Friday, September 19, 2008


I went to a c-section the other day for a mom who had labored and did not progress. She had gestational diabetes, which tips off a red flag for me because those babies can be born with a host of problems. Particularly in the situation of a mother who does not or cannot control her diabetes well, her blood sugar is usually running high all the time. Consequently, the baby's sugar is high, and the baby's pancreas is kicking out insulin to combat it. Insulin is a growth hormone, AND it interferes with the production of a chemical in the baby's lungs that helps them mature. So you get a huuuuuge baby (usually born a couple of weeks early because they're so big - between 9 and 10 lbs) with lungs that are not quite up to snuff. Furthermore, when the baby's born, its pancreas hasn't gotten the message yet that it doesn't need to keep putting out all the insulin, so what blood sugar the baby DOES have quickly gets eaten up. So now you have a baby that looks like it was inflated with a bike pump (they're a lot chunkier than 9-10 lb babies whose moms were not diabetic), with respiratory distress, and a blood sugar of 15 (we want it well over 40). Ugh.

So this baby was born to a diabetic mother at 38 weeks gestation, and I think he may have been even a little earlier than that. I was expecting a large baby, but not a large baby who wasn't breathing and had no heartbeat (I don't know why - it was an otherwise uncomplicated c-section). I haven't had to do CPR in a long time on a baby, and of the many times I've done it, the outcome has never been good (those babies were far, far worse off, though). Praise God, though, after a minute of "one-and-two-and-three-and-breathe-and-" he started to sputter and cry, turned pink, and as far as I know, is living happily ever after. I'm not sure if the parents fully realize that their child already received a second chance (they were completely unaware of what was going on on the other side of the room). But life is fragile, you know? The whole of it is a miracle, really. I'm so thankful to see these miracles on a regular basis, and have the honor of being useful in some of them.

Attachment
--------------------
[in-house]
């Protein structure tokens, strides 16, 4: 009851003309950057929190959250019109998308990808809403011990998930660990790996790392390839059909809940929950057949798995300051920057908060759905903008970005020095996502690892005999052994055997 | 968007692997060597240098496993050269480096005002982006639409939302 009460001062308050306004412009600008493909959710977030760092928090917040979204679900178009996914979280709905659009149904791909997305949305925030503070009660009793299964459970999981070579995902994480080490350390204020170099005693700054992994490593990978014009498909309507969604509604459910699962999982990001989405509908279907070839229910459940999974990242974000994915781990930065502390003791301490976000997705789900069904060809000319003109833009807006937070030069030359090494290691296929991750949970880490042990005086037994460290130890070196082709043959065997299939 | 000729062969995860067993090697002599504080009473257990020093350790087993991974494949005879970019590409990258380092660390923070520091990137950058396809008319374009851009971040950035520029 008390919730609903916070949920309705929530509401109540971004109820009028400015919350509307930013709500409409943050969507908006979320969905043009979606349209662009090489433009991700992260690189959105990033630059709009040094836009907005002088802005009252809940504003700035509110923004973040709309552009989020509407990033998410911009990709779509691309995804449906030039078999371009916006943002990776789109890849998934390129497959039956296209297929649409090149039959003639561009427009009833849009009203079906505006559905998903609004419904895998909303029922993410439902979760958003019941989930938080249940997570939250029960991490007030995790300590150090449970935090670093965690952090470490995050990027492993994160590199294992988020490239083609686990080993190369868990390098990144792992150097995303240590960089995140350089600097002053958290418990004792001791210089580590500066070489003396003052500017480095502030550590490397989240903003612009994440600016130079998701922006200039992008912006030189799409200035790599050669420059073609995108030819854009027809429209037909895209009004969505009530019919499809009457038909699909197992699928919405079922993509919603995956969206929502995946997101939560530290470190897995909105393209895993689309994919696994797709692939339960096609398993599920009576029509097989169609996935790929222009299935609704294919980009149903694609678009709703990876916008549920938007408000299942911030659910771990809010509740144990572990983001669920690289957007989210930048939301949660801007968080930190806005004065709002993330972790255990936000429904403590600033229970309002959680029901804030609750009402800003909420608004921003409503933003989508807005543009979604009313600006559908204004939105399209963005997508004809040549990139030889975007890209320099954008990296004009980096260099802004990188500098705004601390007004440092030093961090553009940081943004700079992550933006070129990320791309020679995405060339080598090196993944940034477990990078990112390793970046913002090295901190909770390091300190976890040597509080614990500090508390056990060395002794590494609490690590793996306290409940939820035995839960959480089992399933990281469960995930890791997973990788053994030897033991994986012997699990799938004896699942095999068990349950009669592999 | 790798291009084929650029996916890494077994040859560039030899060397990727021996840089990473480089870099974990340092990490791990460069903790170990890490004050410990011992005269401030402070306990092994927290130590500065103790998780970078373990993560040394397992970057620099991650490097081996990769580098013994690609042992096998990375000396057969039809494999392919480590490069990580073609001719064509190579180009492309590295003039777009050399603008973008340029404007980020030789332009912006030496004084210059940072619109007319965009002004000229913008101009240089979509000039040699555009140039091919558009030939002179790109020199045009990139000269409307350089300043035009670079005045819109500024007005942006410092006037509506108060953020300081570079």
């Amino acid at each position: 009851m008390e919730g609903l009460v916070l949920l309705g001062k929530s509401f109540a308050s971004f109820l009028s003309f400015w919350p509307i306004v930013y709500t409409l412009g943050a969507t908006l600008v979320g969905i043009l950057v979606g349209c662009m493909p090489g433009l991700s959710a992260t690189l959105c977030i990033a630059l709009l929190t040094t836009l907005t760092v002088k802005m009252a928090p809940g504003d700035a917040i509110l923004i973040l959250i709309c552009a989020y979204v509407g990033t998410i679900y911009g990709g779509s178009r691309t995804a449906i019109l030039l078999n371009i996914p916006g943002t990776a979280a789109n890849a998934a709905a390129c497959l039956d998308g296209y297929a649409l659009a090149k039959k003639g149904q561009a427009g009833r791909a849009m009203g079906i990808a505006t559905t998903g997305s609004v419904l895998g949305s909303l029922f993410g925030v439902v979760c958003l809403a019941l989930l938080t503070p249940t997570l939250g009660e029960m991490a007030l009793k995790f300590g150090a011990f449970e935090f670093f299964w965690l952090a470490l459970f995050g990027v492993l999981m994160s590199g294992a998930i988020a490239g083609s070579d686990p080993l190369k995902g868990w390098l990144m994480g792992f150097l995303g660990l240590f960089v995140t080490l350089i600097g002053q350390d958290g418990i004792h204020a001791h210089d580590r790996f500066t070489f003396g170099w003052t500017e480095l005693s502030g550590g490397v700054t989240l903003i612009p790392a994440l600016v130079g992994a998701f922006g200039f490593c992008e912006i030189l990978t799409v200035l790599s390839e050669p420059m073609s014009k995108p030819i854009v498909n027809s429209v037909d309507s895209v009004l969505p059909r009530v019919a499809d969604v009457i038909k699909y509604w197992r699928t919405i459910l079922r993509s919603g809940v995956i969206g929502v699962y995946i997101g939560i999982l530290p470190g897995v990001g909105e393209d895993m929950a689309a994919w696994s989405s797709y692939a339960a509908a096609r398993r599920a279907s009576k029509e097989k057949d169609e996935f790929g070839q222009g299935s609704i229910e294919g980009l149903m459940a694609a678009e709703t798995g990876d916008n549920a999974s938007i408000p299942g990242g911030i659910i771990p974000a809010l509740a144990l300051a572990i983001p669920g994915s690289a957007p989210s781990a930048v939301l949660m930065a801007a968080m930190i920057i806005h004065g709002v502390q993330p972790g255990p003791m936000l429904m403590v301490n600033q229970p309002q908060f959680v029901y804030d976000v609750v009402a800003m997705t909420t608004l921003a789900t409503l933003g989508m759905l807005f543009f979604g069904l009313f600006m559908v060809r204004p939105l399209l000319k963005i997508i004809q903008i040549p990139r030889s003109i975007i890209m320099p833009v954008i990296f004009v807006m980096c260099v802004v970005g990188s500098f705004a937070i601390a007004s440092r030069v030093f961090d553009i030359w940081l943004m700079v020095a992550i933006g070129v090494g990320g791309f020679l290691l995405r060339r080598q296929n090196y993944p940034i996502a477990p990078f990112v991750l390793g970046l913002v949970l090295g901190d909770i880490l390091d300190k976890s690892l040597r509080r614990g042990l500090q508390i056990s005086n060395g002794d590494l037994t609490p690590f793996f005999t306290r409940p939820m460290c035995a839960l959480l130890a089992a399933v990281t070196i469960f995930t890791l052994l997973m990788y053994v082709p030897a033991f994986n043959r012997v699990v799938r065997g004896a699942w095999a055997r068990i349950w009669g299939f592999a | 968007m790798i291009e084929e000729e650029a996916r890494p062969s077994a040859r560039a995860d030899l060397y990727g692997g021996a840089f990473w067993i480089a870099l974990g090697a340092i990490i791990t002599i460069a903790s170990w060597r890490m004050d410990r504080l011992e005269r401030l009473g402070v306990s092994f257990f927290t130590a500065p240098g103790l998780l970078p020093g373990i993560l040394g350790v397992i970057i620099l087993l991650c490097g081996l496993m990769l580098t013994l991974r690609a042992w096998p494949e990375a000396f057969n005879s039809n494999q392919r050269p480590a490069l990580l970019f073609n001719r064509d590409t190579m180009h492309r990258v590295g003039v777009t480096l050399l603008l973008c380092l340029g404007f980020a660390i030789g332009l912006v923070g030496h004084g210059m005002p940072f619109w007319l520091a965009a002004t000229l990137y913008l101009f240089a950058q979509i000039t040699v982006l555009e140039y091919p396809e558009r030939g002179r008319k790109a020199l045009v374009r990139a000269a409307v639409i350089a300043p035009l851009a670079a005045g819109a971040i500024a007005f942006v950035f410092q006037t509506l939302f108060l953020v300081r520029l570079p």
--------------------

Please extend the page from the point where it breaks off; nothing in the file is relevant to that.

1 comment:

Curtis said...

God bless the both of you and thank you both for the wonderful message on your blog. I'm very proud of the both of you.
Uncle Curt